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A typical case of the fully developed disease is not easily mistaken. The patient is usually anaemic and thin, the expression of the face is unnatural, the eyes widely opened and bright; and there is great motor restlessness, the muscular movements being purposeless and inco-ordinate. This inco-ordination of movement affects not only the muscles of the limbs and trunk but also those of expression, so that the usual aspect of the face becomes entirely altered. The temperature is generally slightly febrile. The tongue and lips are cracked and dry through excessive shouting or speaking. There is often no desire for food or drink. The heart’s action is rapid and forcible. The skin is soft and moist. The urine is scanty, turbid and loaded with urates. The white blood corpuscles per cubic millimetre of blood are markedly increased, and the blood serum contains agglutinines to certain strains of streptococci which are not present in healthy persons. Sensibility to pain is lost or much impaired. Such patients will swing and jerk a broken limb apparently unaware that it is broken. Sleep is absent or obtained in short snatches, and even when asleep the patient is often restless and talkative as if the disease processes were still active.

Mentally the patient is excited, often wildly so, quite confused and unable to recognize time or place. Answers to questions may sometimes be elicited by repeated efforts to engage the attention of the patient. The speech is incoherent, and for all practical purposes the patient is mentally inaccessible. This state of acute excitement lasts usually for two or three weeks and gradually passes into a condition of chronic restlessness and noise, in which the movements are more coordinate and purposeful. The confusion of the acute stage passes off and the attention can be more readily attracted but cannot be concentrated on any subject for any length of time. The patient will now recognize friends, but the affections are in abeyance and the memory is defective. The appetite becomes insatiable, but the patient does not necessarily gain in weight. This stage of subacute excitement may last for months, but as a rule favourable cases recover within six months from the onset of the disease. A recovering patient gradually gains weight, sleeps soundly at night and has periods of partial quiescence during the day, particularly in the morning after a good night’s sleep. These lucid intervals become more and more prolonged and finally pass into a state of sanity. Some cases on the other hand, after the acute symptoms decline, remain confused, and this state of confusion may last for months; by some alienists it is described as secondary stupor.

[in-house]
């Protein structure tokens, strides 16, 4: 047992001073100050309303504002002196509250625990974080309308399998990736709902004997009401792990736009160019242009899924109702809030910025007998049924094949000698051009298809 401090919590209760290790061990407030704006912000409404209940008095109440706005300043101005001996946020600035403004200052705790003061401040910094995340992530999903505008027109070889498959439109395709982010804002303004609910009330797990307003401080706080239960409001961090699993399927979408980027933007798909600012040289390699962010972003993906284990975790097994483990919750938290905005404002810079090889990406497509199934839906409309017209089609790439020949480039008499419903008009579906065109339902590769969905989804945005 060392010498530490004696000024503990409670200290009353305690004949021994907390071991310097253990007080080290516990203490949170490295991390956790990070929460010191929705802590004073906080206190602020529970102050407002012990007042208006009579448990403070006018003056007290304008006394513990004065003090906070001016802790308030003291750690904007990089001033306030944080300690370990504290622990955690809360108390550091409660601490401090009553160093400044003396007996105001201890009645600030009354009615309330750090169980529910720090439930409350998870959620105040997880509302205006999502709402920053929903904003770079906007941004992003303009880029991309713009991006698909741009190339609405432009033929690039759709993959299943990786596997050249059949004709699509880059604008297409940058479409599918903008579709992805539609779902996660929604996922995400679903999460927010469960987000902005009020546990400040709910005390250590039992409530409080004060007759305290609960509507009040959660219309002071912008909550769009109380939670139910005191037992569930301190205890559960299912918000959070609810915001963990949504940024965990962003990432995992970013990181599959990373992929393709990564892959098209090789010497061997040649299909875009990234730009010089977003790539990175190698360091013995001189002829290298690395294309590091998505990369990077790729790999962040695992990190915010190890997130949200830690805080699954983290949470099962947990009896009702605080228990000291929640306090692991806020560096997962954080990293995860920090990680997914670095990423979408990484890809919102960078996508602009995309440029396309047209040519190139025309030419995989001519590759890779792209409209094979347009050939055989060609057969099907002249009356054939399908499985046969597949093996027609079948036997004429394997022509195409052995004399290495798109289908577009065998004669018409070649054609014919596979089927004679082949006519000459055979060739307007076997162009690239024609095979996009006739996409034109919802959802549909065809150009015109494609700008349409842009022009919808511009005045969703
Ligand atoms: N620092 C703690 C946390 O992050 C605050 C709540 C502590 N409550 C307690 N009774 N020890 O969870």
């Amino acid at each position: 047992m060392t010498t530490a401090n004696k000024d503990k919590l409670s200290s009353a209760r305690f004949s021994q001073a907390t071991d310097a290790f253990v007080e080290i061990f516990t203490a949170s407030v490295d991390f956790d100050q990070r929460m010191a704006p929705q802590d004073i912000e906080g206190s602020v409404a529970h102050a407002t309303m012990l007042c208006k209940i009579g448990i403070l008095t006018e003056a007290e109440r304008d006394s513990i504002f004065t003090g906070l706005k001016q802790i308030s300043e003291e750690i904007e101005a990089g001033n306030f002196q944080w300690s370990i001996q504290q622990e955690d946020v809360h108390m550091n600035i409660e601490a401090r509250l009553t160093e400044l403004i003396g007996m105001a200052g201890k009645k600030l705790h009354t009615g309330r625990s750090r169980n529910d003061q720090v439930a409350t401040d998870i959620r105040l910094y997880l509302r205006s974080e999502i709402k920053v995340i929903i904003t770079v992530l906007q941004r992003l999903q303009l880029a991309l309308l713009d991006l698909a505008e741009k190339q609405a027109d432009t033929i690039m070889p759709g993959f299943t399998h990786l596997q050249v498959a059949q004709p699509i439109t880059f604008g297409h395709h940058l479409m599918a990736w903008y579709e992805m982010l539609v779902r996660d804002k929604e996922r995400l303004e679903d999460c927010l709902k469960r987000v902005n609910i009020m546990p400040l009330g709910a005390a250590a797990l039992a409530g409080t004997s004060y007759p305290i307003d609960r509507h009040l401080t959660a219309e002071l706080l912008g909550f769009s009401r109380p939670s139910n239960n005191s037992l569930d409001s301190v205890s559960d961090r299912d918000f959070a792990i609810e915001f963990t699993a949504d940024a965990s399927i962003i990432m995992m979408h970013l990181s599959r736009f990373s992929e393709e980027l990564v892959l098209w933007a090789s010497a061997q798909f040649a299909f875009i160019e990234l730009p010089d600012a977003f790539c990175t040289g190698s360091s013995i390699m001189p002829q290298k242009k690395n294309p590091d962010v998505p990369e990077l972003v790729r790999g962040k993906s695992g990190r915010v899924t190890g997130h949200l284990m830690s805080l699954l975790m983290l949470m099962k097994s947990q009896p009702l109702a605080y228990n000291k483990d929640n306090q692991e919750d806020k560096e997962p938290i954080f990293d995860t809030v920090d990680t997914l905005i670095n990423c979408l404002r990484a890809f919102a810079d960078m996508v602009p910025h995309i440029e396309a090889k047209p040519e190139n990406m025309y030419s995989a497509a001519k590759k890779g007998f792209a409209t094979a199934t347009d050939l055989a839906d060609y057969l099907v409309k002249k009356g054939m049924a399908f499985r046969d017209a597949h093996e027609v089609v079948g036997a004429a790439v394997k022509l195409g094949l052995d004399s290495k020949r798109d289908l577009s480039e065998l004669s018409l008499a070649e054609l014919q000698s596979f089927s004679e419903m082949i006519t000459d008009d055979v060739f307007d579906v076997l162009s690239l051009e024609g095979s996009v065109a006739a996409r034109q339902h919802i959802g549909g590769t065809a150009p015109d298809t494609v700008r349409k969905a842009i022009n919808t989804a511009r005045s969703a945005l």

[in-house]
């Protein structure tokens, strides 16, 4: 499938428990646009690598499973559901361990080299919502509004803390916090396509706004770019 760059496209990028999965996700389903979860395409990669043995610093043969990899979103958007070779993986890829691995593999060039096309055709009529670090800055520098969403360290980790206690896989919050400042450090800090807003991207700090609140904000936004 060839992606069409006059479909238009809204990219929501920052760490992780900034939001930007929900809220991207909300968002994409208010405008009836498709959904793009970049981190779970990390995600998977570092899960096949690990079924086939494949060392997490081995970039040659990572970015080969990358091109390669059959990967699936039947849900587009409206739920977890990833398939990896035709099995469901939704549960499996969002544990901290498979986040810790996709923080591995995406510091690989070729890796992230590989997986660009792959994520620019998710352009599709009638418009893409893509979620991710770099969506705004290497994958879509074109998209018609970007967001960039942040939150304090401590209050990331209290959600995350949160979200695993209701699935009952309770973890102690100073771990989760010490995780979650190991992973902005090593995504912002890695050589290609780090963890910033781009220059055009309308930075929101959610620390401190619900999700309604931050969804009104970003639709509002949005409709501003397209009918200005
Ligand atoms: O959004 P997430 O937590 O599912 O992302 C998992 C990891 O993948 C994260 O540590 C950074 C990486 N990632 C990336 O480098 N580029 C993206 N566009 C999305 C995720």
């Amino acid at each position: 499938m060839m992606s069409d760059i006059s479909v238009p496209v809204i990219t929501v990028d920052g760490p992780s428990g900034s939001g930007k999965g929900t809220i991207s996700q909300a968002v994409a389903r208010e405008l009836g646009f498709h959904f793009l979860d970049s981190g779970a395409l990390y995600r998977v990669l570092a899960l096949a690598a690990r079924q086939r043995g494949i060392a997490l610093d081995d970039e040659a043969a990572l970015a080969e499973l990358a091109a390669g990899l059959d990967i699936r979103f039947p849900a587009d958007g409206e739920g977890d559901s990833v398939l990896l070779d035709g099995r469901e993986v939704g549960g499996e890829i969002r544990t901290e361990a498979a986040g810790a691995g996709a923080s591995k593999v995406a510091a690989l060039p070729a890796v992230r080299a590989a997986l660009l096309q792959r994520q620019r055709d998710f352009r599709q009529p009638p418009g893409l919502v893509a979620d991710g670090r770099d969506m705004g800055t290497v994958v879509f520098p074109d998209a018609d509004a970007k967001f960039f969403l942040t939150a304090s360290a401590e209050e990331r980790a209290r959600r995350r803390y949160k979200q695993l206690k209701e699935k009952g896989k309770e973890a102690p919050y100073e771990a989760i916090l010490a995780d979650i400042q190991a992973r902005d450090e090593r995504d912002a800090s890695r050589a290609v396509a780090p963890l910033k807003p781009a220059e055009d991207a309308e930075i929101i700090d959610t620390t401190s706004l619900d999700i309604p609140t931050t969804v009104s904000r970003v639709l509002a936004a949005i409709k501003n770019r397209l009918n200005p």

The symptoms detailed above are those typical of an attack such as is most frequently met with in adult cases. Acute mania, however, is a disease which presents itself in various forms. Adolescent cases, for instance, very commonly suffer from recurrent attacks, and the recurrent form of the disease is also to be met with in adults. The recurrent form at the onset does not differ in symptoms from that already described, but the course of the attack is shorter and more acute, so that the patient after one or two weeks of acute excitement rapidly improves, the mental symptoms pass off and the patient is apparently perfectly recovered. An examination of the blood, however, reveals the fact that the patient is still suffering from some disorder of the system, inasmuch as the white blood corpuscles remain increased above the average of health. Subsequent attacks of excitement come on without any obvious provocation. The pulse becomes fast and the face flushed. The patient frequently complains of fullness in the head, ringing in the ears and a loss of appetite. Sleeplessness is an invariable symptom. Self-control is generally lost suddenly, and the patient rapidly passes into a state of delirious excitement, to recover again, apparently, in the course of a few weeks. Recurrent mania might therefore be regarded as a prolonged toxaemia, complicated at intervals by outbursts of delirious excitement. Acute mania in the majority of cases ends in recovery. In the continuous attack the recovery is gradual. In the recurrent cases the intervals between attacks become longer and the attacks less severe until they finally cease. In such recovered cases very frequently a persistent increase in the number of the white blood corpuscles is found, persisting for a period of two or three years of apparently sound mental health. A few cases die, exhausted by the acuteness of the excitement and inability to obtain rest by the natural process of sleep. When death does occur in this way the patient almost invariably passes into the typhoid state.